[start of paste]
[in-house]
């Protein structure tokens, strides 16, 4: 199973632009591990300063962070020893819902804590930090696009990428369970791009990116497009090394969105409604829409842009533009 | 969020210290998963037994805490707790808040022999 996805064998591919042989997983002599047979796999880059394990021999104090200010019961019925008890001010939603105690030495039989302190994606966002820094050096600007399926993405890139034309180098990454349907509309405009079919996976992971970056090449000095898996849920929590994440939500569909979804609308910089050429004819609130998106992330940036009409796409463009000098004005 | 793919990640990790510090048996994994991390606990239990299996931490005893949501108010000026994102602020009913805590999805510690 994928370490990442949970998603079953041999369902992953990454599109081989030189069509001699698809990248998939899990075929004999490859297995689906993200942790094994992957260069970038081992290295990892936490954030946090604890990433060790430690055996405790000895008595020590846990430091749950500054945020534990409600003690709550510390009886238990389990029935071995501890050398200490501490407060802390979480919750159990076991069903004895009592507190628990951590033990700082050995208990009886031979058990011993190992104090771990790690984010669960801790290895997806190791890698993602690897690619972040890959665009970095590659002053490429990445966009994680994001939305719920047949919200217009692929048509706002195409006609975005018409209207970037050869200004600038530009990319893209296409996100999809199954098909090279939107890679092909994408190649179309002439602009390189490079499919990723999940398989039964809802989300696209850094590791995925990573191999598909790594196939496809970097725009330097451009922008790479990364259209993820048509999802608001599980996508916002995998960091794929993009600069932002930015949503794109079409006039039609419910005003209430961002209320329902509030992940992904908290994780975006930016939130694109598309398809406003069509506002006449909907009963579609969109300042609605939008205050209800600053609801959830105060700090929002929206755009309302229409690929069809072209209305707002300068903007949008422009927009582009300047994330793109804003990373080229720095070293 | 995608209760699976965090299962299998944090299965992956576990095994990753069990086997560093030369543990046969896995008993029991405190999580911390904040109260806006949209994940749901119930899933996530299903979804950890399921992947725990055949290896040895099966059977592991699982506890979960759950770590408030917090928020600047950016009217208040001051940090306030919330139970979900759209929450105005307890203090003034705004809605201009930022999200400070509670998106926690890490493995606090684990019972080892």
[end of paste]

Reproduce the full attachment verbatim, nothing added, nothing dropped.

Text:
[in-house]
């Protein structure tokens, strides 16, 4: 199973632009591990300063962070020893819902804590930090696009990428369970791009990116497009090394969105409604829409842009533009 | 969020210290998963037994805490707790808040022999 996805064998591919042989997983002599047979796999880059394990021999104090200010019961019925008890001010939603105690030495039989302190994606966002820094050096600007399926993405890139034309180098990454349907509309405009079919996976992971970056090449000095898996849920929590994440939500569909979804609308910089050429004819609130998106992330940036009409796409463009000098004005 | 793919990640990790510090048996994994991390606990239990299996931490005893949501108010000026994102602020009913805590999805510690 994928370490990442949970998603079953041999369902992953990454599109081989030189069509001699698809990248998939899990075929004999490859297995689906993200942790094994992957260069970038081992290295990892936490954030946090604890990433060790430690055996405790000895008595020590846990430091749950500054945020534990409600003690709550510390009886238990389990029935071995501890050398200490501490407060802390979480919750159990076991069903004895009592507190628990951590033990700082050995208990009886031979058990011993190992104090771990790690984010669960801790290895997806190791890698993602690897690619972040890959665009970095590659002053490429990445966009994680994001939305719920047949919200217009692929048509706002195409006609975005018409209207970037050869200004600038530009990319893209296409996100999809199954098909090279939107890679092909994408190649179309002439602009390189490079499919990723999940398989039964809802989300696209850094590791995925990573191999598909790594196939496809970097725009330097451009922008790479990364259209993820048509999802608001599980996508916002995998960091794929993009600069932002930015949503794109079409006039039609419910005003209430961002209320329902509030992940992904908290994780975006930016939130694109598309398809406003069509506002006449909907009963579609969109300042609605939008205050209800600053609801959830105060700090929002929206755009309302229409690929069809072209209305707002300068903007949008422009927009582009300047994330793109804003990373080229720095070293 | 995608209760699976965090299962299998944090299965992956576990095994990753069990086997560093030369543990046969896995008993029991405190999580911390904040109260806006949209994940749901119930899933996530299903979804950890399921992947725990055949290896040895099966059977592991699982506890979960759950770590408030917090928020600047950016009217208040001051940090306030919330139970979900759209929450105005307890203090003034705004809605201009930022999200400070509670998106926690890490493995606090684990019972080892």